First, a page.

threat in his power sought to shake the steady courage of the girl, and to bend her to his will. In vain he painted for her the horrors of the fiery death of the parricide; in vain he sought to show her how impossible it would be to prove her innocence. She stood looking fearlessly into his evil face, and when he would have put out a hand to draw her nearer, she slipped out of his reach, and with a quiet and lofty mien walked to the door, turning round at the last to say:
"May God forgive you for the cruel deed you are about to do. Into His hands I entrust my cause."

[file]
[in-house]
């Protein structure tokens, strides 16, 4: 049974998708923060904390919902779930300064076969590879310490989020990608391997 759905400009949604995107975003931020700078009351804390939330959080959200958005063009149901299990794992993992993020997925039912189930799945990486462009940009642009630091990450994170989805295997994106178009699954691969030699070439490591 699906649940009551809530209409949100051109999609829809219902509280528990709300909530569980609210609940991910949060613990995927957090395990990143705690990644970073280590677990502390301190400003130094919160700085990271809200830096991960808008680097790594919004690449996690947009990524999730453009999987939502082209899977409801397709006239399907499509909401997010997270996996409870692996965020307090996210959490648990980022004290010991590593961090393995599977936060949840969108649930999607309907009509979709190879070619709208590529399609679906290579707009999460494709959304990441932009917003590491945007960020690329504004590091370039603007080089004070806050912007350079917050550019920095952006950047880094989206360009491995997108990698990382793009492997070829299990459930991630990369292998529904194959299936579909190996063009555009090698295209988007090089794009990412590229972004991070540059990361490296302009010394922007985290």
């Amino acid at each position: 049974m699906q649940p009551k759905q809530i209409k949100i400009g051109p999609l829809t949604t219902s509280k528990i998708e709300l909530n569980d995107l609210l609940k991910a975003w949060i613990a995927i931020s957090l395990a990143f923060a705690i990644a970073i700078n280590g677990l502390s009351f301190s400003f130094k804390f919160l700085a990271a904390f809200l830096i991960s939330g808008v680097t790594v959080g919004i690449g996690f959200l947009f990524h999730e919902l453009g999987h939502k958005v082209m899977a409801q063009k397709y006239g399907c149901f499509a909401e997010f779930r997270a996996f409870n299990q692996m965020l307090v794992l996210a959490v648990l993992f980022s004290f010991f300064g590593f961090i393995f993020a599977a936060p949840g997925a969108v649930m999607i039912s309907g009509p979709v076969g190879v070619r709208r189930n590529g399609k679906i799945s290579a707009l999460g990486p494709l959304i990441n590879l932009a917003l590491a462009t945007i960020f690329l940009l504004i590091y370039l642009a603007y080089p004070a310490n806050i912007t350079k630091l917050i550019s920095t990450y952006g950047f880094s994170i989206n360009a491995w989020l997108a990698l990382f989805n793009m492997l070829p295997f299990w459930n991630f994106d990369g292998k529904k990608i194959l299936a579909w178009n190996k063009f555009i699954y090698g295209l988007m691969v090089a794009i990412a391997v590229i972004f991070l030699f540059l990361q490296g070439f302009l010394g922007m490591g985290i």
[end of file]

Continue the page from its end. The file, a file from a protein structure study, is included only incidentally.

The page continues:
Later in the day her sister came to her in deep agitation.
"Agnes, Agnes, why wouldest thou not submit to his will? He is such a crafty, cruel man. He will obtain thine undoing! Oh, sister, sister, dost know what he is about to swear before the coroner tomorrow?"
"That I poisoned my father—he has said as much," answered Agnes quietly; "but he can prove nothing that he says."
"Nay, but it is more than that. He has got such a story. He says that Mr. Bunyan did give thee the poison, and that he saw you twain riding together, and heard you speaking together of our father as he passed. He says that when he got here poor father told him that he was sure you meant him ill, and that